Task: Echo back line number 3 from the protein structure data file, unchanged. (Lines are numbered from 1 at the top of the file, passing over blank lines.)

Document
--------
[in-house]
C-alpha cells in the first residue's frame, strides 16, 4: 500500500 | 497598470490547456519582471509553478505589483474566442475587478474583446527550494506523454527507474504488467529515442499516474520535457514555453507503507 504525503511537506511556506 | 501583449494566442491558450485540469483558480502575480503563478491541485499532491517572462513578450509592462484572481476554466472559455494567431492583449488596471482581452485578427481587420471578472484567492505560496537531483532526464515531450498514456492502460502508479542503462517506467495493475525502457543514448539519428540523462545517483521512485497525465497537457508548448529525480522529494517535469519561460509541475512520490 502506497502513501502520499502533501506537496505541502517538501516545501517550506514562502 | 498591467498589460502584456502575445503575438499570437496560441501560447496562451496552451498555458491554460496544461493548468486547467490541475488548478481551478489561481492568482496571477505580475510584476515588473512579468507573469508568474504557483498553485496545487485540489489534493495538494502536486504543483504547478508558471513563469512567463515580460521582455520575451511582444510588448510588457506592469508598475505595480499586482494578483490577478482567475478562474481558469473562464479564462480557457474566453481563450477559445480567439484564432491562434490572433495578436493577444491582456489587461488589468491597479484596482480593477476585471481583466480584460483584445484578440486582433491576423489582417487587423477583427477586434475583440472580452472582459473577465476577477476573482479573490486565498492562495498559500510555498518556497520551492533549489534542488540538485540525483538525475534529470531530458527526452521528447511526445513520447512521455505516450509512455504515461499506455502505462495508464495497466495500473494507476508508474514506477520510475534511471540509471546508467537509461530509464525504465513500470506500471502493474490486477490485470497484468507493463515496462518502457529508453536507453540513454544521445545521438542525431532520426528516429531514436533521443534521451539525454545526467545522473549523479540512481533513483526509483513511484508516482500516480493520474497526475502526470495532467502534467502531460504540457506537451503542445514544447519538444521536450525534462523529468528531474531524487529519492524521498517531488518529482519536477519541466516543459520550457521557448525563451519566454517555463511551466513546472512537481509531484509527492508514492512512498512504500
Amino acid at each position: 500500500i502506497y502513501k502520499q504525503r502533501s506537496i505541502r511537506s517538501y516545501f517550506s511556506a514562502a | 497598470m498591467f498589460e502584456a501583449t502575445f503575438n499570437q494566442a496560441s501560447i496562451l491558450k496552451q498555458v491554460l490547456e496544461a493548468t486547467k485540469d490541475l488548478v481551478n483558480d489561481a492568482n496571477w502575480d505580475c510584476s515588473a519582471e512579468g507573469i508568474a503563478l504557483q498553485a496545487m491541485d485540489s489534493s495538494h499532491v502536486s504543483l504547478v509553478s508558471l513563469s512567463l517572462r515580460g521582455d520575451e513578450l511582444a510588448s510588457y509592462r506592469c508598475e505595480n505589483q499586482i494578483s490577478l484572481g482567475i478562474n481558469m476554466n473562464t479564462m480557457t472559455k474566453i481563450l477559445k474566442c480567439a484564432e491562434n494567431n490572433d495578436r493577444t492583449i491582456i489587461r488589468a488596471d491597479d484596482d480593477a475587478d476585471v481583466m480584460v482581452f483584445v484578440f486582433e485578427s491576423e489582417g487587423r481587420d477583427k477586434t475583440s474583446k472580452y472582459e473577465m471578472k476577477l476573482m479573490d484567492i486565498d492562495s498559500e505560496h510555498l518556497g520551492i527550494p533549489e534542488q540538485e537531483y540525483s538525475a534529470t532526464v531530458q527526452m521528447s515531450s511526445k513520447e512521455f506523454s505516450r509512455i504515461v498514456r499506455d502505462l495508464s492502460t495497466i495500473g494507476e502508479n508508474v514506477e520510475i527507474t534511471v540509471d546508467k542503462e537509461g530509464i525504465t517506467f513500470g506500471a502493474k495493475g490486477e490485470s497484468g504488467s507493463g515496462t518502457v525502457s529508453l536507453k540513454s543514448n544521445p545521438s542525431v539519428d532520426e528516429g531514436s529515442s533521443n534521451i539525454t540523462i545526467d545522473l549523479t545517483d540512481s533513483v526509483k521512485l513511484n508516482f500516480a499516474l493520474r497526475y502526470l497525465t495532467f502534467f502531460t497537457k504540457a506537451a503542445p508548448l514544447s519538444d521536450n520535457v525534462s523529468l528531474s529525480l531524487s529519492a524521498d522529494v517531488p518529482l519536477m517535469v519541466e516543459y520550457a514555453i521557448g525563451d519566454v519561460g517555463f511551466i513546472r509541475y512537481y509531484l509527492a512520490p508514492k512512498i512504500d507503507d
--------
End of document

Amino acid at each position: 500500500i502506497y502513501k502520499q504525503r502533501s506537496i505541502r511537506s517538501y516545501f517550506s511556506a514562502a | 497598470m498591467f498589460e502584456a501583449t502575445f503575438n499570437q494566442a496560441s501560447i496562451l491558450k496552451q498555458v491554460l490547456e496544461a493548468t486547467k485540469d490541475l488548478v481551478n483558480d489561481a492568482n496571477w502575480d505580475c510584476s515588473a519582471e512579468g507573469i508568474a503563478l504557483q498553485a496545487m491541485d485540489s489534493s495538494h499532491v502536486s504543483l504547478v509553478s508558471l513563469s512567463l517572462r515580460g521582455d520575451e513578450l511582444a510588448s510588457y509592462r506592469c508598475e505595480n505589483q499586482i494578483s490577478l484572481g482567475i478562474n481558469m476554466n473562464t479564462m480557457t472559455k474566453i481563450l477559445k474566442c480567439a484564432e491562434n494567431n490572433d495578436r493577444t492583449i491582456i489587461r488589468a488596471d491597479d484596482d480593477a475587478d476585471v481583466m480584460v482581452f483584445v484578440f486582433e485578427s491576423e489582417g487587423r481587420d477583427k477586434t475583440s474583446k472580452y472582459e473577465m471578472k476577477l476573482m479573490d484567492i486565498d492562495s498559500e505560496h510555498l518556497g520551492i527550494p533549489e534542488q540538485e537531483y540525483s538525475a534529470t532526464v531530458q527526452m521528447s515531450s511526445k513520447e512521455f506523454s505516450r509512455i504515461v498514456r499506455d502505462l495508464s492502460t495497466i495500473g494507476e502508479n508508474v514506477e520510475i527507474t534511471v540509471d546508467k542503462e537509461g530509464i525504465t517506467f513500470g506500471a502493474k495493475g490486477e490485470s497484468g504488467s507493463g515496462t518502457v525502457s529508453l536507453k540513454s543514448n544521445p545521438s542525431v539519428d532520426e528516429g531514436s529515442s533521443n534521451i539525454t540523462i545526467d545522473l549523479t545517483d540512481s533513483v526509483k521512485l513511484n508516482f500516480a499516474l493520474r497526475y502526470l497525465t495532467f502534467f502531460t497537457k504540457a506537451a503542445p508548448l514544447s519538444d521536450n520535457v525534462s523529468l528531474s529525480l531524487s529519492a524521498d522529494v517531488p518529482l519536477m517535469v519541466e516543459y520550457a514555453i521557448g525563451d519566454v519561460g517555463f511551466i513546472r509541475y512537481y509531484l509527492a512520490p508514492k512512498i512504500d507503507d